The final recent iteration of an Incompatibility View I will discuss is offered by Ronit Stahl and Ezekiel Emanuel (2017). In “Physicians, Not Conscripts—Conscientious Objection in Health Care,” Stahl and Emanuel argue that conscientious objection in medicine should be greatly limited. Their position is captured in the following passage:

We . . . argue that, in most cases, professional associations should resist sanctioning conscientious objection as an acceptable practice. Unlike conscripted soldiers, health care professionals should resist sanctioning conscientious objection as an acceptable practice. Unlike conscripted soldiers, health care professionals voluntarily choose their roles and thus become obligated to provide, perform, and refer patients for interventions according to the standards of the profession.

(Stahl and Emanuel 1380)

Stahl and Emanuel emphasize throughout their paper that the voluntary nature of joining the medical profession implies, for the most part, thatproviders waive a substantive right to conscientiously object to medical practices which violate their core, genuinely held ethical beliefs. They first lay out some of the history of conscientious objection to military service as well as the position statements of professional societies such as the AMA, and then begin to offer the main argument for their view. An important move in their argument is the claim that the medical profession spells out the boundaries of physicians’ primary interest in promoting patient well-being; this is not the role of individual practitioners (1382). Their position, then, has a classic earmark of an Incompatibility View: some larger body such as society or the profession, not the belief system of an individual moral agent, delimits what is acceptable conscientious objection to a medical procedure. Stahl and Emanuel cite the AMA Code of Ethics as well as Rawls’ idea of reflective equilibrium when making this move, stating that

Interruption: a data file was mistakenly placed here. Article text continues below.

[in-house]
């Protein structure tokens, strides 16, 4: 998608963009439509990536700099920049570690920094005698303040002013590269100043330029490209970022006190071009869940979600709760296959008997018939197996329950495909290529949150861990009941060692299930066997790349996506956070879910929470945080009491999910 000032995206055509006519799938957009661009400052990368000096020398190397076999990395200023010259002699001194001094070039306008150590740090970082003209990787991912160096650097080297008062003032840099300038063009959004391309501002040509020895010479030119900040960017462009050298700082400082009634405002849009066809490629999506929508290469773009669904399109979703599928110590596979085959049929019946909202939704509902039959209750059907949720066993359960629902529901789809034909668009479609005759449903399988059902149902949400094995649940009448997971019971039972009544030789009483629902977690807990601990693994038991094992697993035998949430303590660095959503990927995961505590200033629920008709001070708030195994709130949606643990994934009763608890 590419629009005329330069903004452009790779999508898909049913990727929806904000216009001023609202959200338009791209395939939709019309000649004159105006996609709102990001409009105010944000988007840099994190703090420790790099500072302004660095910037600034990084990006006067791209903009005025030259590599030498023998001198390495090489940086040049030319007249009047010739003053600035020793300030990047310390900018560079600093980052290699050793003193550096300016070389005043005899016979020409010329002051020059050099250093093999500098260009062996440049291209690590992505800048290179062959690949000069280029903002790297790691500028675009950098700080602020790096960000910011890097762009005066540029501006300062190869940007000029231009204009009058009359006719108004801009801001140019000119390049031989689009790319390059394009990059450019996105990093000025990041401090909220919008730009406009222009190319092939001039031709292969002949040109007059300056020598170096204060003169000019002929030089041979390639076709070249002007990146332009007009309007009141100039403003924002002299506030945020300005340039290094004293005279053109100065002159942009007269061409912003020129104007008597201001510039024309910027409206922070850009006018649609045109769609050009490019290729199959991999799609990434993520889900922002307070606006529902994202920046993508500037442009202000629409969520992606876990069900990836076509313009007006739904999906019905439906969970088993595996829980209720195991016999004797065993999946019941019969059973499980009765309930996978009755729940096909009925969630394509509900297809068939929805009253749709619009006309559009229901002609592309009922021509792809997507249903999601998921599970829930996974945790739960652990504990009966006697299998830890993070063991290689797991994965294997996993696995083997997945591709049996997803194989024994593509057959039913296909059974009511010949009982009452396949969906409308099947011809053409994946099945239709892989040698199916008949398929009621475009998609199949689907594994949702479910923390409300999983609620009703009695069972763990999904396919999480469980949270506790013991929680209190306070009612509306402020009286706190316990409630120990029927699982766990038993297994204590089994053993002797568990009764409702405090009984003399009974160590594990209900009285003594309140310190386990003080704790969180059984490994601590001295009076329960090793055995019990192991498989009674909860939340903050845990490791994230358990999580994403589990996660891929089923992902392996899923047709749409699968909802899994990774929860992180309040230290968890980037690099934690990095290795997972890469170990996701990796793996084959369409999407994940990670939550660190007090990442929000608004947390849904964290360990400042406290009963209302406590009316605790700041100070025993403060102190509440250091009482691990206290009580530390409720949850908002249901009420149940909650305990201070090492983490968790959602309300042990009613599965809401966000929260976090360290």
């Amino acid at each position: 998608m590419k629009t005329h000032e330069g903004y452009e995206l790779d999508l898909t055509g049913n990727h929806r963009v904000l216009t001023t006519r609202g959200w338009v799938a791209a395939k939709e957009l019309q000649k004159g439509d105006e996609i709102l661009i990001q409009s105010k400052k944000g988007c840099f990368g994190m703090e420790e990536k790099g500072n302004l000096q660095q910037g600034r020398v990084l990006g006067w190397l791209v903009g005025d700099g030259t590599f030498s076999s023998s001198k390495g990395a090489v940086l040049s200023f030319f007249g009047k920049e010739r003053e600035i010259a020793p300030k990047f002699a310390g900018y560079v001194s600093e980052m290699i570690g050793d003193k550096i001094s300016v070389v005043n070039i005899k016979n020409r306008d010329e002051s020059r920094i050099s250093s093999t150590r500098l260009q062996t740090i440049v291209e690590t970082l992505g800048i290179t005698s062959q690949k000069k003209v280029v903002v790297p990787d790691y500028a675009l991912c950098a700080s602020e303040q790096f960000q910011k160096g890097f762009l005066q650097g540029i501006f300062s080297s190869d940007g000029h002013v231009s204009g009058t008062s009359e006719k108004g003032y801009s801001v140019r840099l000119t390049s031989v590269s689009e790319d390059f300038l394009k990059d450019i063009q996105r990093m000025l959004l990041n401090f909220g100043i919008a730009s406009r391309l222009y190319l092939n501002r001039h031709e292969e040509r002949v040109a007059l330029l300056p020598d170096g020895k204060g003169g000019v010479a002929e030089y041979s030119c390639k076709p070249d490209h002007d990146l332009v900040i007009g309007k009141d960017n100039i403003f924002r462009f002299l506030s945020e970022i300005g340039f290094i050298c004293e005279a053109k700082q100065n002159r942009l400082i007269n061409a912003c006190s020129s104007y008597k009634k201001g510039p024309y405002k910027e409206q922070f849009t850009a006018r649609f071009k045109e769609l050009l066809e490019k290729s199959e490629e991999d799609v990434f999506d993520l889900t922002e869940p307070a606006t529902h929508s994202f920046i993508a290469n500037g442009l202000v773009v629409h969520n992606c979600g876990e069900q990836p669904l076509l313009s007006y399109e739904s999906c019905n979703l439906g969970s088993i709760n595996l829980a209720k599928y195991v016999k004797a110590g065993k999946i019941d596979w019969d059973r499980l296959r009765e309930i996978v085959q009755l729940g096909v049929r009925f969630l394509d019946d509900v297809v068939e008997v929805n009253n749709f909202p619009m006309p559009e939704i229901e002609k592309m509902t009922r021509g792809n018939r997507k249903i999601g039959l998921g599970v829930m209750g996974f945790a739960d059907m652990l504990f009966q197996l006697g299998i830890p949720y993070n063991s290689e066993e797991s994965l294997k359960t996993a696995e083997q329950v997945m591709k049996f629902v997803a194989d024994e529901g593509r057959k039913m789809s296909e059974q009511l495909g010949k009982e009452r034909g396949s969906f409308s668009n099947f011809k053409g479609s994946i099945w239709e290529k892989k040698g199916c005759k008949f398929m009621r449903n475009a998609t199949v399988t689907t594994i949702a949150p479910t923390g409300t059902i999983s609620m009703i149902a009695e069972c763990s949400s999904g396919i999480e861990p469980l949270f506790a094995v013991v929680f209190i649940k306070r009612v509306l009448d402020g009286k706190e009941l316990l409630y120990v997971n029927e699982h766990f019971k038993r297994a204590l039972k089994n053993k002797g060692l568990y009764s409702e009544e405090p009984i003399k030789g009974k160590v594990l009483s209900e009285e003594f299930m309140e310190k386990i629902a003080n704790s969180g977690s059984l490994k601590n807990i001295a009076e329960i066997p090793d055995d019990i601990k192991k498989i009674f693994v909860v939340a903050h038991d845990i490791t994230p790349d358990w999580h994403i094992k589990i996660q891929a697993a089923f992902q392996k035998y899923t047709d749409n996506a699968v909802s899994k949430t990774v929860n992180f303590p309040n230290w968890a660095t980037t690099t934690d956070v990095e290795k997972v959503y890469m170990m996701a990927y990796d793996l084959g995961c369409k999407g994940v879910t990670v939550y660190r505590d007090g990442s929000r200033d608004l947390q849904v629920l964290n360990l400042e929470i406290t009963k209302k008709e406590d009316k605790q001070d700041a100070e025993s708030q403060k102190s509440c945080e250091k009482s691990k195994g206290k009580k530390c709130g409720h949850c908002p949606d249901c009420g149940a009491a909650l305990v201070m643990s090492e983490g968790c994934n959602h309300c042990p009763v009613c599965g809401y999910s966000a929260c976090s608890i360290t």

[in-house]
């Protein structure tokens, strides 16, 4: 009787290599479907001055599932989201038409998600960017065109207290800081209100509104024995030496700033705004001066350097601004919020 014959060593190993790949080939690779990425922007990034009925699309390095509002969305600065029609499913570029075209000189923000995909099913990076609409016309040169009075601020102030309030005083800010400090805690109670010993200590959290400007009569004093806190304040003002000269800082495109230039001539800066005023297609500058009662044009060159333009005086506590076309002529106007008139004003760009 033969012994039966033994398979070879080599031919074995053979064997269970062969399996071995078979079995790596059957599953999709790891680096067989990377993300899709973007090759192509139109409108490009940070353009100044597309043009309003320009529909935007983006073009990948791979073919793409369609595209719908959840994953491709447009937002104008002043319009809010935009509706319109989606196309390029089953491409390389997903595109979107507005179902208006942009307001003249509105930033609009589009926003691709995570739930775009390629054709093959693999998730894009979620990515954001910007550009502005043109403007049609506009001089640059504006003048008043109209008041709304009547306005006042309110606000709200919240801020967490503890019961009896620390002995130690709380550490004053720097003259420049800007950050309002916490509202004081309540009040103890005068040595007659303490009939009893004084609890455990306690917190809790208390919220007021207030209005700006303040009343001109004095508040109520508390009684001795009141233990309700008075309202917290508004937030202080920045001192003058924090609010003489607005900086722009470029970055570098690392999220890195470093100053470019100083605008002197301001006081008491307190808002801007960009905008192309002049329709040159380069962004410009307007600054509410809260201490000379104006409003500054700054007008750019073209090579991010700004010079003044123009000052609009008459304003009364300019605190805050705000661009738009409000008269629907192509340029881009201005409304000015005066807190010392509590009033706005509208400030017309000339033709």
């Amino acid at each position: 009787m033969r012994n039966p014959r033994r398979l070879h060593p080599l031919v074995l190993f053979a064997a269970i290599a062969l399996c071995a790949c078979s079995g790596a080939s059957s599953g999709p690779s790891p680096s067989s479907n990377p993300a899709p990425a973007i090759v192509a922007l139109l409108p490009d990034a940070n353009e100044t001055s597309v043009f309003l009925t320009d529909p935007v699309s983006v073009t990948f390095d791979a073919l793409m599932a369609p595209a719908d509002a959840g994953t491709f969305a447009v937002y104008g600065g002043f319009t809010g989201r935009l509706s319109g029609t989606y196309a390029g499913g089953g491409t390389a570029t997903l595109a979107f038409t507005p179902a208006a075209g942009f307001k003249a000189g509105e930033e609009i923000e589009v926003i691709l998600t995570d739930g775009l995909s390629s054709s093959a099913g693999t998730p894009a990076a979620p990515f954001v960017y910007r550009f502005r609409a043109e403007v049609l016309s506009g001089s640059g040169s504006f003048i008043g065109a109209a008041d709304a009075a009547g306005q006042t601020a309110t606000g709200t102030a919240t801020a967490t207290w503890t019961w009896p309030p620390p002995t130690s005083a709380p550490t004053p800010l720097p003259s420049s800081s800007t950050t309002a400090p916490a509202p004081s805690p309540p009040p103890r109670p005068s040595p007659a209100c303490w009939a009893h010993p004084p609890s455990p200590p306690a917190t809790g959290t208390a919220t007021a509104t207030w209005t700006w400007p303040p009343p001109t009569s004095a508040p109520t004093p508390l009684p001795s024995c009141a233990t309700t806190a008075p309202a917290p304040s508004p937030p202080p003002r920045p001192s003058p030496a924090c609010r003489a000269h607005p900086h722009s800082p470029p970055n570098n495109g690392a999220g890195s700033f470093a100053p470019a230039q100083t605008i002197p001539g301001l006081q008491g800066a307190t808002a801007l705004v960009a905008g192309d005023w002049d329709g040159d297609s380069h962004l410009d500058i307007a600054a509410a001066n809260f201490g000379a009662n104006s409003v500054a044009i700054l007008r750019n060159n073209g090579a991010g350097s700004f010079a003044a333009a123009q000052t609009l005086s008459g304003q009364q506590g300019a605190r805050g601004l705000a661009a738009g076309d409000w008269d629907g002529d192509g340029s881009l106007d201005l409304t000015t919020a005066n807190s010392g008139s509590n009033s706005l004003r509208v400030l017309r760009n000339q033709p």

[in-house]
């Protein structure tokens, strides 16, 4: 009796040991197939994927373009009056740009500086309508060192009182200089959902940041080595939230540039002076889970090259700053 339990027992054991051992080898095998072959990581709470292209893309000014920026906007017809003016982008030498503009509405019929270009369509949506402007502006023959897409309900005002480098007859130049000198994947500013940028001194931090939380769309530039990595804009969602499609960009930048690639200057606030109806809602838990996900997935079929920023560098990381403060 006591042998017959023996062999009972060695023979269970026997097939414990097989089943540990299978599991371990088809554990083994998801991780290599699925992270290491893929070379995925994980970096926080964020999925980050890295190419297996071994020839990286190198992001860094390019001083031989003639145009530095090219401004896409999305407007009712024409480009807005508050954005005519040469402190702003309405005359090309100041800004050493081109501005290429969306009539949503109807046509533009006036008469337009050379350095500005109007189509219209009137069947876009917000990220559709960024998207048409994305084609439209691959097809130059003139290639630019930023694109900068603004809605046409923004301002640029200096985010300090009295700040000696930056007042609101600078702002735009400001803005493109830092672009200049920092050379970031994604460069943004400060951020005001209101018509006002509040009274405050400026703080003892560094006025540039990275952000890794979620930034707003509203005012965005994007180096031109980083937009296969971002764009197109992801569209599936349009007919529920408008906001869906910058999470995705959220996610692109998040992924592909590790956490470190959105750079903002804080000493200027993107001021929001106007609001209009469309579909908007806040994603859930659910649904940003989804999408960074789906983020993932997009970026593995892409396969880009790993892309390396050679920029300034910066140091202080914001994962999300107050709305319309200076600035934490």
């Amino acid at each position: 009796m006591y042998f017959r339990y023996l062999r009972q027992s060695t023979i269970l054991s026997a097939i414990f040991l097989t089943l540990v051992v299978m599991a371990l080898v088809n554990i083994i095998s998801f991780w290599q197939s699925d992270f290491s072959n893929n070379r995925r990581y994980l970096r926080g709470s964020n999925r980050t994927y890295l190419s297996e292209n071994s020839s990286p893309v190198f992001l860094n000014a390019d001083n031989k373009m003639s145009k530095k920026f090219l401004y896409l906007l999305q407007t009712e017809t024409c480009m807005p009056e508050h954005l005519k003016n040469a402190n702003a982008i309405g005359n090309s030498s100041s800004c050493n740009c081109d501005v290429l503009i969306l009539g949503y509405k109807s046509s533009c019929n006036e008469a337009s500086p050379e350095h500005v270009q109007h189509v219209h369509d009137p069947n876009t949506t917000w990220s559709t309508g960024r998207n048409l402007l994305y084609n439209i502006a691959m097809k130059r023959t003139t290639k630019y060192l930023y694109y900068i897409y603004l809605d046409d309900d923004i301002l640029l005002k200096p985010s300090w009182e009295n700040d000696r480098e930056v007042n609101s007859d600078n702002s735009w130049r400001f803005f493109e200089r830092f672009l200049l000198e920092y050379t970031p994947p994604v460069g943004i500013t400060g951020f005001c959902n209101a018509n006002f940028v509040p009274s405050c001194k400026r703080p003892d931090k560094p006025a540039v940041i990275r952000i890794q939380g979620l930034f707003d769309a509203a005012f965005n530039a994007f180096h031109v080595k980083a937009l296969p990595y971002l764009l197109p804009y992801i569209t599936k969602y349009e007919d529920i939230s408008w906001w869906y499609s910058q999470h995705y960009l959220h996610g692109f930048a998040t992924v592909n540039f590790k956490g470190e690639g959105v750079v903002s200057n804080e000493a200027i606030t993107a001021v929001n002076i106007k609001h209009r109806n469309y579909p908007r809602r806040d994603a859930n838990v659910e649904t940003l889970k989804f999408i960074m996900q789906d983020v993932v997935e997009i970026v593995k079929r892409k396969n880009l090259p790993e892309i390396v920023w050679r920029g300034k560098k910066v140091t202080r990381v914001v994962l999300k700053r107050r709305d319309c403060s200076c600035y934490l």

Professionals debate issues until there is consensus but not necessarily unanimity.... As with all humans and human institutions, including the Supreme Court, professional societies can make mistakes.... But the profession also uses reflective equilibrium to self-correct. This dynamic process establishes professional obligation for health care providers regardless of their personal beliefs.

(1382)

For Stahl and Emanuel, the “profession” seems to be equivalent to (or somehow reducible to) professional societies such as the AMA, the American Pharmacists Association, or the American Nurses Association versus the membership at large, but nonetheless these Codes of Ethics and position statements bind each member to give primacy to patient well-being. My defense of the Reasonability View relies on the notion that medical practitioners ought to assign primacy to patient well-being (Chapter 1), and I have no quarrel with the notion that the profession self-corrects by working back and forth between theory and practice to revise what is considered part of the fiduciary duty to promote patient’s interests. As I will argue, however, it is not clear why a version of the Incompatibility View is established by Stahl and Emanuel’s argument.

The essence of their argument is contained in the following passage:

No one is forced to be a physician, nurse, pharmacist, or other health care professional or to choose a subspecialty within their larger field. It is a voluntary, individual choice. By entering a health care profession, the person assumed a professional obligation to place the well-being and rights of patients at the center of professional practice. This obligation is not unlimited, but exemptions are reserved for cases in which there are substantial risks of permanent injury or death. In a professional context, personal religious convictions are secondary.